First, though, the president says this, that the infrastructure spending plan in his budget (get out your magnifying glass), is under budget and on time. He has also hired Speedy McFeely, Edward Scissorhands and the Road Runner to work on it.
Do any of you believe that either Sen. John McCain or President Obama would have won the election on the president's $3.6 tn budget that the CBO now says will blow out the deficit to $9.3 tn fm 2010 to 2019-more than the present, combined GDP of Britain, Russia, France and Brazil?
Do any of you agree that all of this government borrowing will vacuum up any spare private capital out of the markets and could drive 10-year treasury yields higher, causing mortgage rates to rise and sheer bedlam at the Federal Reserve, which has been blowing out its balance sheet, buying Treasurys to keep mortgage rates low?
Do any of you agree that this government's fiscal recklessness (which also occurred under President Bush) is now a national security issue, given that China holds massive amts of our debt?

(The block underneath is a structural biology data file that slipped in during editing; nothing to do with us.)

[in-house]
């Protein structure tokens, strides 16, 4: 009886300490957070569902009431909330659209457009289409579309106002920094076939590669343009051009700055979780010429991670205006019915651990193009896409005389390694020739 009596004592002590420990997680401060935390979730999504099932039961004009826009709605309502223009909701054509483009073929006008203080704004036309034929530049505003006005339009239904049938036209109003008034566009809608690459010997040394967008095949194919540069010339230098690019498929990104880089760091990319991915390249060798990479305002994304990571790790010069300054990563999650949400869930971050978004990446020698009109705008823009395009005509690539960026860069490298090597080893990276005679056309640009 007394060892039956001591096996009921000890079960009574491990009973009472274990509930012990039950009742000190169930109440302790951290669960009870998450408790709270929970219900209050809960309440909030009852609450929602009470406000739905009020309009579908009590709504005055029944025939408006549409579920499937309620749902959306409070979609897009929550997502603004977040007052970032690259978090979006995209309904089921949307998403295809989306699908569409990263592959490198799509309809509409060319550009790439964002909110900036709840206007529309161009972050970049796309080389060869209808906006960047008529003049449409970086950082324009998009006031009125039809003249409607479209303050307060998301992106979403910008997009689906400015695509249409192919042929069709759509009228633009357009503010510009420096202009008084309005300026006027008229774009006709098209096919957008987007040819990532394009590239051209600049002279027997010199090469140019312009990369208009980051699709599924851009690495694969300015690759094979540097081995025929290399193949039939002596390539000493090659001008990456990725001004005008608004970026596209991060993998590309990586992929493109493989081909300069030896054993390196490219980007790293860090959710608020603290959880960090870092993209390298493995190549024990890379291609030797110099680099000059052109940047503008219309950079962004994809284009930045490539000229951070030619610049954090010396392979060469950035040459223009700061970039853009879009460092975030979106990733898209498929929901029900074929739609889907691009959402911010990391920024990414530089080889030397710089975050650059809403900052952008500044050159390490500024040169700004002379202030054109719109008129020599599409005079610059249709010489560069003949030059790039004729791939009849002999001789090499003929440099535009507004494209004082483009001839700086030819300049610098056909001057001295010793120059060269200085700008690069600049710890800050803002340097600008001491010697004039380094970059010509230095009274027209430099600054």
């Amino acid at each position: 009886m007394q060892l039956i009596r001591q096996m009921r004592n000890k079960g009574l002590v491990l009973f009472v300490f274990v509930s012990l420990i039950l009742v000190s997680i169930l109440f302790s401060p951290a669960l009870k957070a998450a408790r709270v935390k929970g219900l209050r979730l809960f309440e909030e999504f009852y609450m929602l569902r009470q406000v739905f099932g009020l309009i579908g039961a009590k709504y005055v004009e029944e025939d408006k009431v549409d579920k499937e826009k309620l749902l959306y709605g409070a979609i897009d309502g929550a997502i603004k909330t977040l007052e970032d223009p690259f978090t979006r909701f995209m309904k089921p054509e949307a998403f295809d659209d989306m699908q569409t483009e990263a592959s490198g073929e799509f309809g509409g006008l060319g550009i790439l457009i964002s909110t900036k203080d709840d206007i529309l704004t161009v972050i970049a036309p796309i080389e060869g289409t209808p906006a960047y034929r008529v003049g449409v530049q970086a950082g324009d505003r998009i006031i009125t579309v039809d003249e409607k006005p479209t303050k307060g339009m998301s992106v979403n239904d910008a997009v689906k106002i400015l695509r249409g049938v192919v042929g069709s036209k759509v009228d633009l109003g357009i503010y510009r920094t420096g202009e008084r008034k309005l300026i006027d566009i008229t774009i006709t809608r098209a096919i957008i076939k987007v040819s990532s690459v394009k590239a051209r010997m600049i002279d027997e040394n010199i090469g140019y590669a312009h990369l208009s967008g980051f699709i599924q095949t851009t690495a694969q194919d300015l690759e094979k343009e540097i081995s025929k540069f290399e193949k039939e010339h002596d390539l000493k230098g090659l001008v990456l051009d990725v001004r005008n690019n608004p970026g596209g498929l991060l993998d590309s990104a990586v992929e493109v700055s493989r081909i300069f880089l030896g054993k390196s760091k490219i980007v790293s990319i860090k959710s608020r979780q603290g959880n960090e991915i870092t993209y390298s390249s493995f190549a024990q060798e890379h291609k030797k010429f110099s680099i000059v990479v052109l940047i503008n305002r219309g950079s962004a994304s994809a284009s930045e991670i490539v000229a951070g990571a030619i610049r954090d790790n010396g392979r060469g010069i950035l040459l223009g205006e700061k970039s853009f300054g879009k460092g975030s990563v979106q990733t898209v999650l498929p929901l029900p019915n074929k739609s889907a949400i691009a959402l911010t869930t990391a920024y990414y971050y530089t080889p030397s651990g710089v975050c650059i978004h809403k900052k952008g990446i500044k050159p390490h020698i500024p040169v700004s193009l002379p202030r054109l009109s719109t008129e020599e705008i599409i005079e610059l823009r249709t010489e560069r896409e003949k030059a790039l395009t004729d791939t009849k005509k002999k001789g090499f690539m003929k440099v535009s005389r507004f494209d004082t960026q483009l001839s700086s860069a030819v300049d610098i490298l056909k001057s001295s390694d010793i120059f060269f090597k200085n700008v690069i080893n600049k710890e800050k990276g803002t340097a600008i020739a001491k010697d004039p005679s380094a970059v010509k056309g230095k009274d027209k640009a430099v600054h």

And that our taxes are going to have to rise to pay for all this, right when inflation socks us because of the bailouts, now fast approaching the country's entire GDP-as we struggle with a tax system that has a mass exodus of companies offshoring their profits because the code is a tangled barb wire of stupidity?
Earlier this week, Wall Street and parts of the business district of New Jersey across the Hudson River were panicked to see a jetliner flying at deeply low altitudes past Wall Street, accompanied by military jets.
The flyover, turns out, was ordered by the White House Office of Military Affairs so it would have souvenir photos of Air Force One with the Statue of Liberty in the background.
The Federal Aviation Administration's James Johnston said the agency was aware ahead of time of "the possibility of public concern regarding DOD (Department of Defense) aircraft flying at low altitudes" in an around New York City, says WCBS 2 New York, based on a government memo it said it obtained.